What time did you pass this group at Tamarancho? There was a group (6 or 7 riders) congregating at the Alchemist trailhead on Ironsprings super late (5p?). Moments later as I road up Alchemist I passed two individuals walking down with operational bikes. Seemed almost as if they were "done" and a bit over their heads.
    We were coming down Alchemist while they were ascending @ ~2pm. Guessing they spent ~3 hours making their way around, and you caught them on their way back down.

  6. #6
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    [QUOTE=pimpbot]The Orienteering folks... I ran into them at China Camp once. They were all over the place, off trail, stomping all over the native plants, making new trails with so much traffic trying to find their little prizes or whatever. The ranger at CC was pissed, too. She was about to shut them down when the organizer lipped off to her about how that's how their game is played.

    I mean, looks like a fun sport, but they have to design their events so they don't fricking destroy the parks so much.
    /QUOTE]

    There's a brief mention about mt. bikers on the event organizer's notes on the BAOC site, curiously listed under "HAZARDS" :

    "Some of the trails are heavily used by mountain bikers. It will be obvious which ones. Most advanced orienteers will use these trails for at least some part of their run. Watch out for, and give way to, bikers." Fair enough.

    They weren't in the way, and aside from one guy (a participant that bee lined straight down the side of hill on Broken Dam IIRC, bypassing several switchbacks. He looked like he was in a hurry to find his next... thingy? Basically the equivalent of a cyclists short-cutting a section I suppose. I'm not a huge fan of either practice.), they were treading pretty easily around the area.

    There's mention of a participation fee for the event, so hopefully some of that dough went into the Camp Tamarancho pot. Maybe D4er or someone of similar persuasion will chime in.

  7. #7
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    "What got me was the amount of people going counter clockwise. not all were noobs."

    What's wrong with going counter clockwise?

  8. #8
    Uncle
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    I think that was a dig at me

    Quote Originally Posted by tmaster12000
    "What got me was the amount of people going counter clockwise. not all were noobs."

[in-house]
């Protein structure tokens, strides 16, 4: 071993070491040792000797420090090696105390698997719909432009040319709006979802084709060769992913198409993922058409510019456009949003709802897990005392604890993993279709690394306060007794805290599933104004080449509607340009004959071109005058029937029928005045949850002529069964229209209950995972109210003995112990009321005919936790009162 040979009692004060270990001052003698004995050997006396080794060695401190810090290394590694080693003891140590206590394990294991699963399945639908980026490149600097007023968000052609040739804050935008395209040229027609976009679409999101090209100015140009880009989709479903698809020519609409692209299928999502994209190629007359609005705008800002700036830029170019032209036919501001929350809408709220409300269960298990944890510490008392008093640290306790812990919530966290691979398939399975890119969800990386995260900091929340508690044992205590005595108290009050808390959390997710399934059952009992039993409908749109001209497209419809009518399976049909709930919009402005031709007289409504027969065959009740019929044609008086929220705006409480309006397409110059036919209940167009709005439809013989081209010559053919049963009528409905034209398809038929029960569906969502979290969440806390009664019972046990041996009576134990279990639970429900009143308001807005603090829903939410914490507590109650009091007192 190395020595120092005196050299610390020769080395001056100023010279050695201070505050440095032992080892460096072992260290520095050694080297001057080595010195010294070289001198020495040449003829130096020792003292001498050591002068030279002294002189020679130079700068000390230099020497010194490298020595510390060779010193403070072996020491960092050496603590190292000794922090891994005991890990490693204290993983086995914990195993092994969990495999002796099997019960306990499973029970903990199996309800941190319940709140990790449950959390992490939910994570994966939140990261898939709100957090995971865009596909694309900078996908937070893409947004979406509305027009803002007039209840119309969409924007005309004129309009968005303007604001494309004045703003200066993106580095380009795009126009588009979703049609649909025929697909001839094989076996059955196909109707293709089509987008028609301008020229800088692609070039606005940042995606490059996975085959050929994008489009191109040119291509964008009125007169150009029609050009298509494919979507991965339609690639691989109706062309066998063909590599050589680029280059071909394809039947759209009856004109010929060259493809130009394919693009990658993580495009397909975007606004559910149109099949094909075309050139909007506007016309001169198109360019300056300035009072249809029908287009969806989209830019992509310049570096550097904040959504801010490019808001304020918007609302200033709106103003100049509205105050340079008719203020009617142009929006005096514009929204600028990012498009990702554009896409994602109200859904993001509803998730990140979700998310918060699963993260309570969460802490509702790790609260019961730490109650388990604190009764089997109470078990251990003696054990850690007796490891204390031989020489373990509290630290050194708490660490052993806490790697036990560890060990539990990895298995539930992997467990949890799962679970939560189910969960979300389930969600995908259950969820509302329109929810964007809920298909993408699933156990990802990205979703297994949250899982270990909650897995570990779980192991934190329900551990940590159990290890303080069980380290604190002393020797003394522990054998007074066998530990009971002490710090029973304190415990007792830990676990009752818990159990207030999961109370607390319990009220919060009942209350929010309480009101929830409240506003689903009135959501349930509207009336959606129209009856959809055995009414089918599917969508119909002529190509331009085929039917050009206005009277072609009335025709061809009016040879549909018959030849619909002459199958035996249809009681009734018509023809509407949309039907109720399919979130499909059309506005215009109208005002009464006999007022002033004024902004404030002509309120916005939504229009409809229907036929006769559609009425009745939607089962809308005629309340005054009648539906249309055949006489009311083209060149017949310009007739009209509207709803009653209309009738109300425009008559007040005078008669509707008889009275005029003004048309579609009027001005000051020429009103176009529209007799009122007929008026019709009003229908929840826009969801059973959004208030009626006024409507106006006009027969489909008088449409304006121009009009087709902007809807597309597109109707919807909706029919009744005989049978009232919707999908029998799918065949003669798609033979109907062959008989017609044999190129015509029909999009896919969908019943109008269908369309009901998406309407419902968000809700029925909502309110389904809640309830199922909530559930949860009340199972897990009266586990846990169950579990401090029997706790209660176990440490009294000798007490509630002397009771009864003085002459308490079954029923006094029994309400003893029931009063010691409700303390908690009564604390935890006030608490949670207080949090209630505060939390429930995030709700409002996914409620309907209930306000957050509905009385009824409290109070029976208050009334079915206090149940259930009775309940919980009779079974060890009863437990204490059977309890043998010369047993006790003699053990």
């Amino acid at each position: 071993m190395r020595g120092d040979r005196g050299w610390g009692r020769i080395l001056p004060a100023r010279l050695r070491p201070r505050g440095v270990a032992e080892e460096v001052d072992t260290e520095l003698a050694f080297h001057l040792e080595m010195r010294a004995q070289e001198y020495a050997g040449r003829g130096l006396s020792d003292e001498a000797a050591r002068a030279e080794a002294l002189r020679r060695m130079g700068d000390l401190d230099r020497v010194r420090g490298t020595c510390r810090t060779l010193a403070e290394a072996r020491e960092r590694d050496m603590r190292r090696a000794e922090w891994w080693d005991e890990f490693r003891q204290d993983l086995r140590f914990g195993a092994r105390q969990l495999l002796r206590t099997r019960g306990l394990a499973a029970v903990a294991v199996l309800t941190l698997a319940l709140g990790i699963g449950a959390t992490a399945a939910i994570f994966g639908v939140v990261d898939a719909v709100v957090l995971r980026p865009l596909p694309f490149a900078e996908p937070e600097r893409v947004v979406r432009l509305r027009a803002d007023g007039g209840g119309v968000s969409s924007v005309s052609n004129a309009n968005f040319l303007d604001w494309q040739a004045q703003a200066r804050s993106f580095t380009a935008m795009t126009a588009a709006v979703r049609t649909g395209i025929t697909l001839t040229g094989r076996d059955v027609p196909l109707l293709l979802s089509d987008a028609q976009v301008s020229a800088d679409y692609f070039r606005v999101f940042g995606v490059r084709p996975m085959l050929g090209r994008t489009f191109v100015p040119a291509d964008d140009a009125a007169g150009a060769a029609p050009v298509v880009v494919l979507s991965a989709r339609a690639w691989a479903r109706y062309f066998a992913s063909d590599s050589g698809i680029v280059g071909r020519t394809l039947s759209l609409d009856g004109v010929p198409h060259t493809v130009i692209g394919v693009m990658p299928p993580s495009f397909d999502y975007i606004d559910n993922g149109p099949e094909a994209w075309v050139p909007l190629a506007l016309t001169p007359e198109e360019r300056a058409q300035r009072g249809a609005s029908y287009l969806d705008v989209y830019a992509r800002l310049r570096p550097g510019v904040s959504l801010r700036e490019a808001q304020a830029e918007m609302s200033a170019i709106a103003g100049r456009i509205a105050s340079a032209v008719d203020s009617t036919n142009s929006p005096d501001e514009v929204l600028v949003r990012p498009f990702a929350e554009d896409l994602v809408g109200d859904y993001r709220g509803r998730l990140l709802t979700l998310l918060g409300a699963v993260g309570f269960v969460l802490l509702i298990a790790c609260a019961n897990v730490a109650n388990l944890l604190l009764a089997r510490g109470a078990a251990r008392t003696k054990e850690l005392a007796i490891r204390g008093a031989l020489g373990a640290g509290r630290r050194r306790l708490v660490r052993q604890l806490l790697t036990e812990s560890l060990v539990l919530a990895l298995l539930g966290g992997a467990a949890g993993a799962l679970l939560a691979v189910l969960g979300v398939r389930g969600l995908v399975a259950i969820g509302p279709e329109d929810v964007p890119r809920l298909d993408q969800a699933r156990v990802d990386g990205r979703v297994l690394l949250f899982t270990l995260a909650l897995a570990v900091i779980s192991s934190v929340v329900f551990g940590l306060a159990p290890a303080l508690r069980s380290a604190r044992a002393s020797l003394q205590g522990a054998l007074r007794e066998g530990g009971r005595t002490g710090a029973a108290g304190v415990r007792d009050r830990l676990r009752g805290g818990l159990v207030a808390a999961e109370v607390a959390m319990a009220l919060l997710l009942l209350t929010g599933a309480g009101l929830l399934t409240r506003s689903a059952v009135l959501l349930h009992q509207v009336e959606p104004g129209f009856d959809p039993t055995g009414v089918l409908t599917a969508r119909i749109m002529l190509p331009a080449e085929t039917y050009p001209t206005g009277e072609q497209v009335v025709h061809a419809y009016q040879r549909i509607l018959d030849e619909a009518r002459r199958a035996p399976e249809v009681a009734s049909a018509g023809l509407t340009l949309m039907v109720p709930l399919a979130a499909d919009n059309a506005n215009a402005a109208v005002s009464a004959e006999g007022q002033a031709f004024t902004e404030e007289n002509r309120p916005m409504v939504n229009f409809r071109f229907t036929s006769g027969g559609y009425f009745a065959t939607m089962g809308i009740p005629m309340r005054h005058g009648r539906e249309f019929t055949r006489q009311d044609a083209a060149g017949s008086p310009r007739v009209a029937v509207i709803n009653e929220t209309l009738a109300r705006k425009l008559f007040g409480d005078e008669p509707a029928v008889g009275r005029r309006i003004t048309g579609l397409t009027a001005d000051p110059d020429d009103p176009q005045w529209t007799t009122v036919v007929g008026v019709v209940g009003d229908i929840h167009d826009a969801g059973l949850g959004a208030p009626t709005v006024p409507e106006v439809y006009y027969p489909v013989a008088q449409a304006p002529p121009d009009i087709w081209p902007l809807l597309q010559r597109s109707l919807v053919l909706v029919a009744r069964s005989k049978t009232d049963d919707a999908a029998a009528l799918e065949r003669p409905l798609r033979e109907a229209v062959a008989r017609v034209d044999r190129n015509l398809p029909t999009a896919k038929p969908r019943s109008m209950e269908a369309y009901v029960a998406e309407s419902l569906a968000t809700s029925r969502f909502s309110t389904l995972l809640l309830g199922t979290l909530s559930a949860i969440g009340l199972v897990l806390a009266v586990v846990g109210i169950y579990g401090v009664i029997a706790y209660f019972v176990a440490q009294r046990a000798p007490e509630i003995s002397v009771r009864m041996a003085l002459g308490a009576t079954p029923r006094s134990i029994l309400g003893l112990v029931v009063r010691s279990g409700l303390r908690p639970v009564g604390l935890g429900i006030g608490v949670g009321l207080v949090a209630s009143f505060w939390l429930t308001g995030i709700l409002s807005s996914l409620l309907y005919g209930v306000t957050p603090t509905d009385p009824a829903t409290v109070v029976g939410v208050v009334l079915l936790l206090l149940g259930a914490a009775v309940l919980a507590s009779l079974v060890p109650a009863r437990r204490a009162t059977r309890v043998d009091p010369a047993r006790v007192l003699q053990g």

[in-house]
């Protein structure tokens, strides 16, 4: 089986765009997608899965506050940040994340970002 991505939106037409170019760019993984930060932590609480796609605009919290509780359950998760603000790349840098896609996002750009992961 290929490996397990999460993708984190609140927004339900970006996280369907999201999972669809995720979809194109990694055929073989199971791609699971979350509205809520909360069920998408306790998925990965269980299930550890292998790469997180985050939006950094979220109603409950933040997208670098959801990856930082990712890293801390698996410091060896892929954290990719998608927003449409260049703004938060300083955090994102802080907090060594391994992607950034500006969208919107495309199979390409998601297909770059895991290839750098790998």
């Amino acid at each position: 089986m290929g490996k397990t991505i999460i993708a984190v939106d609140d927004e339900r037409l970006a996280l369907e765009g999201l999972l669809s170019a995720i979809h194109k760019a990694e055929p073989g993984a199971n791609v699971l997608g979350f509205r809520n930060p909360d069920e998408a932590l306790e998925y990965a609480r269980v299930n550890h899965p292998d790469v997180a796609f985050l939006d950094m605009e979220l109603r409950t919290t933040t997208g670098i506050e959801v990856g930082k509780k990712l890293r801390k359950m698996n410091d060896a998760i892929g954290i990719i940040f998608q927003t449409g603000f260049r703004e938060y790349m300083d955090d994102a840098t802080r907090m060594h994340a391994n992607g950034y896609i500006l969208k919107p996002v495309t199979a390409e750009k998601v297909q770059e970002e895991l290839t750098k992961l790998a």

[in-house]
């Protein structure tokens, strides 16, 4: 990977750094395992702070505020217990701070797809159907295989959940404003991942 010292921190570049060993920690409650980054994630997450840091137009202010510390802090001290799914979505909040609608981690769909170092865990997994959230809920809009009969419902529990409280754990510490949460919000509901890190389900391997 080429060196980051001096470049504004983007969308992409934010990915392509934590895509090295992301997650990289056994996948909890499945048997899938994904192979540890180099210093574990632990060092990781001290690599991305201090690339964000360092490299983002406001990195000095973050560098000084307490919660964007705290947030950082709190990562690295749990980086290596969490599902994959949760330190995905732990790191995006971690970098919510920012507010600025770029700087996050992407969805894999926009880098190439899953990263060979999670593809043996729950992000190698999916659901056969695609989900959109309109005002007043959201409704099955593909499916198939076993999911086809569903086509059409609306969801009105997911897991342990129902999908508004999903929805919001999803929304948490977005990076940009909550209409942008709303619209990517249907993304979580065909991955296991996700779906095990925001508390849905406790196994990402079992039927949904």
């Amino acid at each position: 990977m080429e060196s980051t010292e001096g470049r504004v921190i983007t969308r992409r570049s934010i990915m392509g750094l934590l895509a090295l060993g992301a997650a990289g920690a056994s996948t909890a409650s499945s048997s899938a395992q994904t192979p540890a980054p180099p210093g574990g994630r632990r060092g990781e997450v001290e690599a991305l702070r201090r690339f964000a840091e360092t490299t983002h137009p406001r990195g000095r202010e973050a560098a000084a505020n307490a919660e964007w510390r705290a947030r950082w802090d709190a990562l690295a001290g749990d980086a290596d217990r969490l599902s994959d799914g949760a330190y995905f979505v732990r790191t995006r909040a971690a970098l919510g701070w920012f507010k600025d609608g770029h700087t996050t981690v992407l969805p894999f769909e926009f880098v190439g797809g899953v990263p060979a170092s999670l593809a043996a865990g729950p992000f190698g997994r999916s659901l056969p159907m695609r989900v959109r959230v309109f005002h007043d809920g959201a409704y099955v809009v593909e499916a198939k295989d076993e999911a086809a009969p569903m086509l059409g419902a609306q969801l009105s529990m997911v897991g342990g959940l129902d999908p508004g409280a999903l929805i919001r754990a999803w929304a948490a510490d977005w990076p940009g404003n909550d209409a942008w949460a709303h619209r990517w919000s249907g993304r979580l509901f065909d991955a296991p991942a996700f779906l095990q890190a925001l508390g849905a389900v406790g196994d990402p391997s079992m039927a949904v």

What's wrong with going counter clockwise?
    Three of us rode it both directions today. Tongue in cheek, Sparky?

  9. #9
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    Quote Originally Posted by tmaster12000
    What's wrong with going counter clockwise?
    nothing really. but i usually only encounter a handful of people even on the busiest day going that way. it just seemed out of the ordinary to me.

  10. #10
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    Quote Originally Posted by 105millimetersofpleasure
    Three of us rode it both directions today. Tongue in cheek, Sparky?
    Sparky fizzled.
    wait till next weekend buddy.

  11. #11
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    Oh, OK I thought maybe there was some unwritten rule...like "clockwise-only on weekends". Actually, an official rule like that wouldn't be such a bad idea at the busiest times, except I would vote for "counter clockwise-only".

  12. #12
    ballbuster
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    Nah..

    Quote Originally Posted by tmaster12000
    Oh, OK I thought maybe there was some unwritten rule...like "clockwise-only on weekends". Actually, an official rule like that wouldn't be such a bad idea at the busiest times, except I would vote for "counter clockwise-only".
    The loop is only 9 miles. Hardly worth the drive out. Its a different trail in the opposite direction... its a twofer!

  13. #13
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    I have noticed it being "china camp" crowded on at least one occasion in the last month, it was a Sunday though so not a surprise too me. Also i one time saw several groups of army rangers orienteering through the under brush and some commanders observing, it was pretty strange, they where chill and stepped off the trail.

  14. #14
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    Any park manager that allows orienteering knows that it means they will have many off-trail users, and BAOC runs all of their events on the up and up, so the land mangers know (even if that particular ranger wasn't aware).